Eight-year-old Aakiriti Suman goes to her school in Lucknow’s Chinhat block, Uttar Pradesh, everyday hoping to be served lunch under the Mid Day Meal Scheme. However, from 9.30 pm, when Aakiriti’s parents drop her at the school to work as agricultural labourers, till 1 pm, she is served no meal. Finally, the famished girl drinks water.
“Everyday, they say meals will be served from tomorrow—but tomorrow never arrives,” Aakiriti tells Newsclick. A few students bring lunchboxes, but she cannot afford one “due to lack of sufficient ration at home”. “Mid Day Meal cooks come to the school daily only to return when ration is not provided to them. The school also does not provide dress, shoes and books,” she adds.
“During the second wave of COVID-19, when the school was shut, we were supposed to get either ration or some amount in our bank accounts—but we received neither. The school reopened on September 1 but the students have been neither fed nor they received books,” says Ramesh, whose three children are enrolled at a government school in Barabanki, UP. “The school has not made arrangements for cooking food.”
Arunesh, who is enrolled at a primary school in Barabanki, was very excited when it was announced that schools would open after a gap of 18 months. “We survive on one meal per day as the school does not feed us. I was so excited to see my friends again and hoped to receive new books and nutritious food. Our teachers are at a loss of words to give us the reason. Many of my friends have stopped attending the school due to the non-availability of food,” he tells Newsclick.
Students of class one to eight in government and government-aided schools are entitled to free lunch expect on holidays under the scheme. But meals haven’t been served in the last 20 days after the schools reopened. The scheme came to standstill due to the non-availability of food grains, a teacher claimed.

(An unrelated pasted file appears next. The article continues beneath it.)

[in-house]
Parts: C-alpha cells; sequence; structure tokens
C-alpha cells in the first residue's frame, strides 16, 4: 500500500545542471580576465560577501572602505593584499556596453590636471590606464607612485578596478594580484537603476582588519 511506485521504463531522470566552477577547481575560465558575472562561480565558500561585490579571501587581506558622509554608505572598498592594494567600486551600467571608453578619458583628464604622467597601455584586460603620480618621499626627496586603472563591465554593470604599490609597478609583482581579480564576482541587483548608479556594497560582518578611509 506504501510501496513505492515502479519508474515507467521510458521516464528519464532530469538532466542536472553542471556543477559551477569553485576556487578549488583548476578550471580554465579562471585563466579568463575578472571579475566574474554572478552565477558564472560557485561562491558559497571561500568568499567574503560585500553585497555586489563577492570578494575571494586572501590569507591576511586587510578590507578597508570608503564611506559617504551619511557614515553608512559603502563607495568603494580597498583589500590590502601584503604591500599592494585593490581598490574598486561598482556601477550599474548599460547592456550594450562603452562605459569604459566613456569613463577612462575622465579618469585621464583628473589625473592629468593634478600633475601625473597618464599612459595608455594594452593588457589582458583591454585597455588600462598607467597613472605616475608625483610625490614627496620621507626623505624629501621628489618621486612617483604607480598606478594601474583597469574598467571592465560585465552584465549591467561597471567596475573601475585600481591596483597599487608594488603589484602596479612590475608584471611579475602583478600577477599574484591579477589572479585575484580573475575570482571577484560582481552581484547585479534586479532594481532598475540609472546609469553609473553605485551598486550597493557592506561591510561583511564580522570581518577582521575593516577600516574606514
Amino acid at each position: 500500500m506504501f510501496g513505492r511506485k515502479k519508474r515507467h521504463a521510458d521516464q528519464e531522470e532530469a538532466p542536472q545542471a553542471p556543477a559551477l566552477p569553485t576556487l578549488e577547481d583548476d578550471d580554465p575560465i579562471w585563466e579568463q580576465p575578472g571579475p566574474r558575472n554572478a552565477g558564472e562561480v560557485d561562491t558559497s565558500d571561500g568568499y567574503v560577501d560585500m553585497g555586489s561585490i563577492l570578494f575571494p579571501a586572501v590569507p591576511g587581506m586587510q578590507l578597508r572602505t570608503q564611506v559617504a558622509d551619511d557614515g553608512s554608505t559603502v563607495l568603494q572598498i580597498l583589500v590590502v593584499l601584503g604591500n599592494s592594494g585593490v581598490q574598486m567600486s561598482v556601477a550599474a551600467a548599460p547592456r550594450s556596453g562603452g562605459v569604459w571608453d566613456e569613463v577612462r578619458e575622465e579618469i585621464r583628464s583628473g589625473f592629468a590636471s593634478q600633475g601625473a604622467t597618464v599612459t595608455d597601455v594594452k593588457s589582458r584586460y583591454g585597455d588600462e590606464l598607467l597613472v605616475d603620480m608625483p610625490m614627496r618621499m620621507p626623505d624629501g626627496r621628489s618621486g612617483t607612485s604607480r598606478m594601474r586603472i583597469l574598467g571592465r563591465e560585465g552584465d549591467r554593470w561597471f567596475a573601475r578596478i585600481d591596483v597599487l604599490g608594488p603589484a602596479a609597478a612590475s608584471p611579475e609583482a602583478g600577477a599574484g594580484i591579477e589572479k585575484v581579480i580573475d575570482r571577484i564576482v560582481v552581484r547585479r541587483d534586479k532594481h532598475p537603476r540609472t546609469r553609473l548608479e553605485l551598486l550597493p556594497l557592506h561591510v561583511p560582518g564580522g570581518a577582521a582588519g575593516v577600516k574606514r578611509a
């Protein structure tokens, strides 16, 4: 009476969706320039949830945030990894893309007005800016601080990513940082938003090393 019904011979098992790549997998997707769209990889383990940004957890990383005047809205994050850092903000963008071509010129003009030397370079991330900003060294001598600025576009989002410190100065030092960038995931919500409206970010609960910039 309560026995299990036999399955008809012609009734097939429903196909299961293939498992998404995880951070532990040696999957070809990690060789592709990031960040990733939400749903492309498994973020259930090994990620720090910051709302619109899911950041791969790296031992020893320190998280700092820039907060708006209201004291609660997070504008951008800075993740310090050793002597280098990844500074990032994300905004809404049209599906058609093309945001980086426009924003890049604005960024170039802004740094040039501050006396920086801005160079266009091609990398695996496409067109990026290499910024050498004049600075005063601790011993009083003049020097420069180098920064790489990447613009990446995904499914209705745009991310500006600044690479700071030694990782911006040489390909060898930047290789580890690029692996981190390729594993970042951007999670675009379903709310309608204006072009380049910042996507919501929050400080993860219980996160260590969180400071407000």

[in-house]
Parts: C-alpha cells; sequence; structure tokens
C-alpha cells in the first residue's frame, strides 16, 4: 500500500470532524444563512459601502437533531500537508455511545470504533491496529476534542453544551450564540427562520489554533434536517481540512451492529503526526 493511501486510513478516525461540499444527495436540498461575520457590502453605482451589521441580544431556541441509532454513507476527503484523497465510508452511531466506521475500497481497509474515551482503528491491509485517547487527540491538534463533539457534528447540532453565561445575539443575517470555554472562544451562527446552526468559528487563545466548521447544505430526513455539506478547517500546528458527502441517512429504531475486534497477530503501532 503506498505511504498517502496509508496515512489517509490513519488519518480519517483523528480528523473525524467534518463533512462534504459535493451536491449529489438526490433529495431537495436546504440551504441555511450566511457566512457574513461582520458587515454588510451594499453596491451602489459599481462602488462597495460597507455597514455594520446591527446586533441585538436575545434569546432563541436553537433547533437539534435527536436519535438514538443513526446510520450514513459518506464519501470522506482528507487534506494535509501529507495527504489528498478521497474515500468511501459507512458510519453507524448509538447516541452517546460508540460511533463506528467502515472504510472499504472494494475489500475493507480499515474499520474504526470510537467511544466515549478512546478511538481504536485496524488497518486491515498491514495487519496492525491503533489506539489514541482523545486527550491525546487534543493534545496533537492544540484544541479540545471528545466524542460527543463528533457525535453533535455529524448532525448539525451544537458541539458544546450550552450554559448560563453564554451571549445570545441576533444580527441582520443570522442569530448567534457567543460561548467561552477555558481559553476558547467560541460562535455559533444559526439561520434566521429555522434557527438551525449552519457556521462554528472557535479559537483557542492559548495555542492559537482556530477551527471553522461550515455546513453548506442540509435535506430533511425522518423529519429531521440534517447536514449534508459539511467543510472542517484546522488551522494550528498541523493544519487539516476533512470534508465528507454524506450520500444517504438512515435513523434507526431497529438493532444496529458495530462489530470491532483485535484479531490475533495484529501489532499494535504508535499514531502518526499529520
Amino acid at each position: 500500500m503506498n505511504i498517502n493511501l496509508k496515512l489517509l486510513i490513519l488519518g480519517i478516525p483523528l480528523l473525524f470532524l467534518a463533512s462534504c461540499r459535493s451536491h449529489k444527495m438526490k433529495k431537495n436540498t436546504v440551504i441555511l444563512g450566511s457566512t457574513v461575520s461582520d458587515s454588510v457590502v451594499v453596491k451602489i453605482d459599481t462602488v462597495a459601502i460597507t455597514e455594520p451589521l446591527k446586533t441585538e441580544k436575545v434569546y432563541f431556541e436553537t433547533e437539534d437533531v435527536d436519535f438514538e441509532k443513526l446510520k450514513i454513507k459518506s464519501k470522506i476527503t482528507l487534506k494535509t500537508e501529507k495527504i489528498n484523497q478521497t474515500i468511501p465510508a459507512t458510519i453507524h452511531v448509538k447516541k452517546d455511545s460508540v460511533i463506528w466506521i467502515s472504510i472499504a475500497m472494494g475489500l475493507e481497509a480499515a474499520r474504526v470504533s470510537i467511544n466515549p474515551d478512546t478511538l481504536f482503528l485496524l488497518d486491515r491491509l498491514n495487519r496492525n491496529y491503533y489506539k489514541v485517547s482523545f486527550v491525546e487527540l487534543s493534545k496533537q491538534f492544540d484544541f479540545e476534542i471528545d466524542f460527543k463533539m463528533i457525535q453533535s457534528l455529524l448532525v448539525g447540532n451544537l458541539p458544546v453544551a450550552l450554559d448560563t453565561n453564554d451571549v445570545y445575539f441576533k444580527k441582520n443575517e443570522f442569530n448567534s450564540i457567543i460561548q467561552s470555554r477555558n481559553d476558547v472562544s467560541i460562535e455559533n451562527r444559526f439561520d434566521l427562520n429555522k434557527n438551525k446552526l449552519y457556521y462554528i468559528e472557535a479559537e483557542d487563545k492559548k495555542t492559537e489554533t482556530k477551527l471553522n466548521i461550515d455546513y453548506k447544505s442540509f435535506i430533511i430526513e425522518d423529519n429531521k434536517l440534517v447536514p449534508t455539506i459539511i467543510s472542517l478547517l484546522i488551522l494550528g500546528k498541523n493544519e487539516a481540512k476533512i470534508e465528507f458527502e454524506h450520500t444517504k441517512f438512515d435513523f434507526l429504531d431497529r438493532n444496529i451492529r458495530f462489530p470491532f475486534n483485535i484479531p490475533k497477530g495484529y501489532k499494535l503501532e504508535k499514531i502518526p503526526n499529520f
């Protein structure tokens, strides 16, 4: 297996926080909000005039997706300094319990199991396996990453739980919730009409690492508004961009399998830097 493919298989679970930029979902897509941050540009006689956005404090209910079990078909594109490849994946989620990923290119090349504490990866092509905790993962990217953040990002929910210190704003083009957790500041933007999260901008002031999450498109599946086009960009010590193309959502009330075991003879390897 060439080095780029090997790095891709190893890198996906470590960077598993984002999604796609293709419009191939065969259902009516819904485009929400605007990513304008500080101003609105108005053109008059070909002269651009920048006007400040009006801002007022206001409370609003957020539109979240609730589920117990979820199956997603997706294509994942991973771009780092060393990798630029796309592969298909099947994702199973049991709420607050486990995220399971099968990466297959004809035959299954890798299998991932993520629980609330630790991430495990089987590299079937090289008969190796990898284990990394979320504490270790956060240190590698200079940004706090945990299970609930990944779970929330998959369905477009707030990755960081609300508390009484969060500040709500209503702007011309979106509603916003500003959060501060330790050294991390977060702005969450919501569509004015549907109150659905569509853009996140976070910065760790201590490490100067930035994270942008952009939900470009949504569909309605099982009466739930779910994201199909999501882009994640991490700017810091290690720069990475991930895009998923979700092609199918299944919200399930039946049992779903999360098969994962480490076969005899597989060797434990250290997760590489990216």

“The situation is same across Uttar Pradesh. The Basic Shiksha Adhikari (basic education officer) allocated the fund for the Mid Day Meal Scheme but due to negligence of the kotedar (ration distributor), students are not being fed,” says Virendra Mishra, national spokesperson, Rashtriya Shaikshik Mahasangh, adding that the “key concern of parents sending their kids to school is to feed them as most of them belong to the financially weaker section”.
Meanwhile, several students of a government primary school in Varanasi’s Kakarmatta town dumped the lunch served by the school in the dustbin due after it smelt foul. Some of the students suspected that it was cooked last night.
Activists reminded the government of the importance of the MDM Scheme, especially during the pandemic. “Our team visited more than a dozen primary schools in Lucknow, Varanasi, Barabanki, Unnao and Kanpur and found that either midday meals are not served or their quality is poor. There is no data on the ration allocated to the schools during the 17-months period in which schools were closed during the pandemic,” Raman Singh, a Lucknow-based social activist told Newsclick. The schools “are not providing MDM as they are sure about the possibility of a third wave of COVID-19 during which they might be shut again. Therefore, they are reluctant to approach the authorities despite lack of resources”, he added.